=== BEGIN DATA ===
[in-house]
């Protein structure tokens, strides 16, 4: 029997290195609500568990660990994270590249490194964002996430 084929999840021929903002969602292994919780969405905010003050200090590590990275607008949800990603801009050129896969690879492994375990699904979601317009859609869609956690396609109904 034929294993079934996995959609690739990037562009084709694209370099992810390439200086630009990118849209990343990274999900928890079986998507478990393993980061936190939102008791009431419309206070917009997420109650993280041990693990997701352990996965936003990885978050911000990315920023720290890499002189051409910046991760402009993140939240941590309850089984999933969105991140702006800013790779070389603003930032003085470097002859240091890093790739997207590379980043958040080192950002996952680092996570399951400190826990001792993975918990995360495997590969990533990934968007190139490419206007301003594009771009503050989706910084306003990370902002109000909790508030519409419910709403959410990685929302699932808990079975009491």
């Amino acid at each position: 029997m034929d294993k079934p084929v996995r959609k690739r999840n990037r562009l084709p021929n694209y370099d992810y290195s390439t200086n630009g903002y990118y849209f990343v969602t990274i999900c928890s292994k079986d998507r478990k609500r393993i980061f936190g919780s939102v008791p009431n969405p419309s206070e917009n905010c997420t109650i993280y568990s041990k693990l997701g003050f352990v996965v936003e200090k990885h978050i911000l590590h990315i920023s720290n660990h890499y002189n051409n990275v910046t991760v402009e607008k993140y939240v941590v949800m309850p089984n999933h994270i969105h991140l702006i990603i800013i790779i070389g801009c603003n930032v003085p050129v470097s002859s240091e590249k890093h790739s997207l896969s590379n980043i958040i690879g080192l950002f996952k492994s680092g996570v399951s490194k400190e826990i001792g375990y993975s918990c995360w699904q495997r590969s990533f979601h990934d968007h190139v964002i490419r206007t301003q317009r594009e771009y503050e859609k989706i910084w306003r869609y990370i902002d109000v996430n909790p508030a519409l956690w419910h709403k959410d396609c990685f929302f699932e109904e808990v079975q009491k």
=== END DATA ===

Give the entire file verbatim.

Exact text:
[in-house]
């Protein structure tokens, strides 16, 4: 029997290195609500568990660990994270590249490194964002996430 084929999840021929903002969602292994919780969405905010003050200090590590990275607008949800990603801009050129896969690879492994375990699904979601317009859609869609956690396609109904 034929294993079934996995959609690739990037562009084709694209370099992810390439200086630009990118849209990343990274999900928890079986998507478990393993980061936190939102008791009431419309206070917009997420109650993280041990693990997701352990996965936003990885978050911000990315920023720290890499002189051409910046991760402009993140939240941590309850089984999933969105991140702006800013790779070389603003930032003085470097002859240091890093790739997207590379980043958040080192950002996952680092996570399951400190826990001792993975918990995360495997590969990533990934968007190139490419206007301003594009771009503050989706910084306003990370902002109000909790508030519409419910709403959410990685929302699932808990079975009491």
């Amino acid at each position: 029997m034929d294993k079934p084929v996995r959609k690739r999840n990037r562009l084709p021929n694209y370099d992810y290195s390439t200086n630009g903002y990118y849209f990343v969602t990274i999900c928890s292994k079986d998507r478990k609500r393993i980061f936190g919780s939102v008791p009431n969405p419309s206070e917009n905010c997420t109650i993280y568990s041990k693990l997701g003050f352990v996965v936003e200090k990885h978050i911000l590590h990315i920023s720290n660990h890499y002189n051409n990275v910046t991760v402009e607008k993140y939240v941590v949800m309850p089984n999933h994270i969105h991140l702006i990603i800013i790779i070389g801009c603003n930032v003085p050129v470097s002859s240091e590249k890093h790739s997207l896969s590379n980043i958040i690879g080192l950002f996952k492994s680092g996570v399951s490194k400190e826990i001792g375990y993975s918990c995360w699904q495997r590969s990533f979601h990934d968007h190139v964002i490419r206007t301003q317009r594009e771009y503050e859609k989706i910084w306003r869609y990370i902002d109000v996430n909790p508030a519409l956690w419910h709403k959410d396609c990685f929302f699932e109904e808990v079975q009491k």